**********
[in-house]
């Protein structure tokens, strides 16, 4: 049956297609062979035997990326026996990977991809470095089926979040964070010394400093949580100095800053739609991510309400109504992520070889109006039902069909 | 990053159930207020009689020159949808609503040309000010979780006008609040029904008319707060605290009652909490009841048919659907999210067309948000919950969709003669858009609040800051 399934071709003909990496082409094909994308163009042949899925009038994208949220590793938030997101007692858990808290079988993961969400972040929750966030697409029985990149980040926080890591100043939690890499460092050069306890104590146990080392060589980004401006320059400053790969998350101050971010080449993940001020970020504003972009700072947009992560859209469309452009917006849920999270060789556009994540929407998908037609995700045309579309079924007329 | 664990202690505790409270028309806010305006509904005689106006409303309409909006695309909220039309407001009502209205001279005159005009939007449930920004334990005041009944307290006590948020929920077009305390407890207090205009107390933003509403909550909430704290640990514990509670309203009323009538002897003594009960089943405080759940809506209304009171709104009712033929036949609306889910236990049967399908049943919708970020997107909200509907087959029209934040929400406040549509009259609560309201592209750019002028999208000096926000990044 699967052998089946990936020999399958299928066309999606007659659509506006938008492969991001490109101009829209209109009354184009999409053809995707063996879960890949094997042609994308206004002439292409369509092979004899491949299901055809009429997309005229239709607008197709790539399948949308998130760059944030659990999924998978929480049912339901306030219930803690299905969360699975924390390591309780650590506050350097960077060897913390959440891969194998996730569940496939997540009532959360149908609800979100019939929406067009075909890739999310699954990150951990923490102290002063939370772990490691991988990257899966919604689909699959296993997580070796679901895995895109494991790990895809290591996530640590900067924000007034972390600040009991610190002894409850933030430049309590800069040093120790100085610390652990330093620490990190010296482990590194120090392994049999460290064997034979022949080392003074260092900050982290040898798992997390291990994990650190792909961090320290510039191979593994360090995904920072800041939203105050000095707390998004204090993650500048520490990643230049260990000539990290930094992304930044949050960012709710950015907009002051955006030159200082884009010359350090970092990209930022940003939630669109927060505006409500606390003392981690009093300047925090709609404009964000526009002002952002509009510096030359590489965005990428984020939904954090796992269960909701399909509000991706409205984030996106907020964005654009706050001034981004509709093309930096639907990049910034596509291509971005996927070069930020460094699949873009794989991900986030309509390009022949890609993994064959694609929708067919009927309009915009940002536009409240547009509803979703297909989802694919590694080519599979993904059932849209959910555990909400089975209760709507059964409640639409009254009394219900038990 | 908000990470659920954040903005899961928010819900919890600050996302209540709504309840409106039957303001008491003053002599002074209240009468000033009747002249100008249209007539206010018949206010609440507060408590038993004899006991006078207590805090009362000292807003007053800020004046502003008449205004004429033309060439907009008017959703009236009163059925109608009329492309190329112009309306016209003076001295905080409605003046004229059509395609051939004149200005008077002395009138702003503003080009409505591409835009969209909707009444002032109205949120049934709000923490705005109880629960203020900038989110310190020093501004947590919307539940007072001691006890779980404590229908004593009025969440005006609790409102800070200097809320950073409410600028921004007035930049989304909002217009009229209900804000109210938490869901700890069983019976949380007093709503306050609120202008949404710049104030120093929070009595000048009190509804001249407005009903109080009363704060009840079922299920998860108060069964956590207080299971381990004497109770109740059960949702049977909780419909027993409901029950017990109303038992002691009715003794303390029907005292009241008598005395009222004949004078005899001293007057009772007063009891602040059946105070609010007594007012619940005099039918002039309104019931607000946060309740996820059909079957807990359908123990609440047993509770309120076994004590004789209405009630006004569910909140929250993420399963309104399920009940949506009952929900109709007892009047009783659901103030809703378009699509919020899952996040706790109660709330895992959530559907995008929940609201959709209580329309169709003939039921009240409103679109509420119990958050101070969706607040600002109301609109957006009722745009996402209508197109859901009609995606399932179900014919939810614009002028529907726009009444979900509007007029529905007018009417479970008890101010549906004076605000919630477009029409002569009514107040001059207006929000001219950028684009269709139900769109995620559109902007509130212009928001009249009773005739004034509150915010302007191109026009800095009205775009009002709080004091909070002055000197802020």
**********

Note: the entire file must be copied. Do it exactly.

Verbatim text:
[in-house]
């Protein structure tokens, strides 16, 4: 049956297609062979035997990326026996990977991809470095089926979040964070010394400093949580100095800053739609991510309400109504992520070889109006039902069909 | 990053159930207020009689020159949808609503040309000010979780006008609040029904008319707060605290009652909490009841048919659907999210067309948000919950969709003669858009609040800051 399934071709003909990496082409094909994308163009042949899925009038994208949220590793938030997101007692858990808290079988993961969400972040929750966030697409029985990149980040926080890591100043939690890499460092050069306890104590146990080392060589980004401006320059400053790969998350101050971010080449993940001020970020504003972009700072947009992560859209469309452009917006849920999270060789556009994540929407998908037609995700045309579309079924007329 | 664990202690505790409270028309806010305006509904005689106006409303309409909006695309909220039309407001009502209205001279005159005009939007449930920004334990005041009944307290006590948020929920077009305390407890207090205009107390933003509403909550909430704290640990514990509670309203009323009538002897003594009960089943405080759940809506209304009171709104009712033929036949609306889910236990049967399908049943919708970020997107909200509907087959029209934040929400406040549509009259609560309201592209750019002028999208000096926000990044 699967052998089946990936020999399958299928066309999606007659659509506006938008492969991001490109101009829209209109009354184009999409053809995707063996879960890949094997042609994308206004002439292409369509092979004899491949299901055809009429997309005229239709607008197709790539399948949308998130760059944030659990999924998978929480049912339901306030219930803690299905969360699975924390390591309780650590506050350097960077060897913390959440891969194998996730569940496939997540009532959360149908609800979100019939929406067009075909890739999310699954990150951990923490102290002063939370772990490691991988990257899966919604689909699959296993997580070796679901895995895109494991790990895809290591996530640590900067924000007034972390600040009991610190002894409850933030430049309590800069040093120790100085610390652990330093620490990190010296482990590194120090392994049999460290064997034979022949080392003074260092900050982290040898798992997390291990994990650190792909961090320290510039191979593994360090995904920072800041939203105050000095707390998004204090993650500048520490990643230049260990000539990290930094992304930044949050960012709710950015907009002051955006030159200082884009010359350090970092990209930022940003939630669109927060505006409500606390003392981690009093300047925090709609404009964000526009002002952002509009510096030359590489965005990428984020939904954090796992269960909701399909509000991706409205984030996106907020964005654009706050001034981004509709093309930096639907990049910034596509291509971005996927070069930020460094699949873009794989991900986030309509390009022949890609993994064959694609929708067919009927309009915009940002536009409240547009509803979703297909989802694919590694080519599979993904059932849209959910555990909400089975209760709507059964409640639409009254009394219900038990 | 908000990470659920954040903005899961928010819900919890600050996302209540709504309840409106039957303001008491003053002599002074209240009468000033009747002249100008249209007539206010018949206010609440507060408590038993004899006991006078207590805090009362000292807003007053800020004046502003008449205004004429033309060439907009008017959703009236009163059925109608009329492309190329112009309306016209003076001295905080409605003046004229059509395609051939004149200005008077002395009138702003503003080009409505591409835009969209909707009444002032109205949120049934709000923490705005109880629960203020900038989110310190020093501004947590919307539940007072001691006890779980404590229908004593009025969440005006609790409102800070200097809320950073409410600028921004007035930049989304909002217009009229209900804000109210938490869901700890069983019976949380007093709503306050609120202008949404710049104030120093929070009595000048009190509804001249407005009903109080009363704060009840079922299920998860108060069964956590207080299971381990004497109770109740059960949702049977909780419909027993409901029950017990109303038992002691009715003794303390029907005292009241008598005395009222004949004078005899001293007057009772007063009891602040059946105070609010007594007012619940005099039918002039309104019931607000946060309740996820059909079957807990359908123990609440047993509770309120076994004590004789209405009630006004569910909140929250993420399963309104399920009940949506009952929900109709007892009047009783659901103030809703378009699509919020899952996040706790109660709330895992959530559907995008929940609201959709209580329309169709003939039921009240409103679109509420119990958050101070969706607040600002109301609109957006009722745009996402209508197109859901009609995606399932179900014919939810614009002028529907726009009444979900509007007029529905007018009417479970008890101010549906004076605000919630477009029409002569009514107040001059207006929000001219950028684009269709139900769109995620559109902007509130212009928001009249009773005739004034509150915010302007191109026009800095009205775009009002709080004091909070002055000197802020």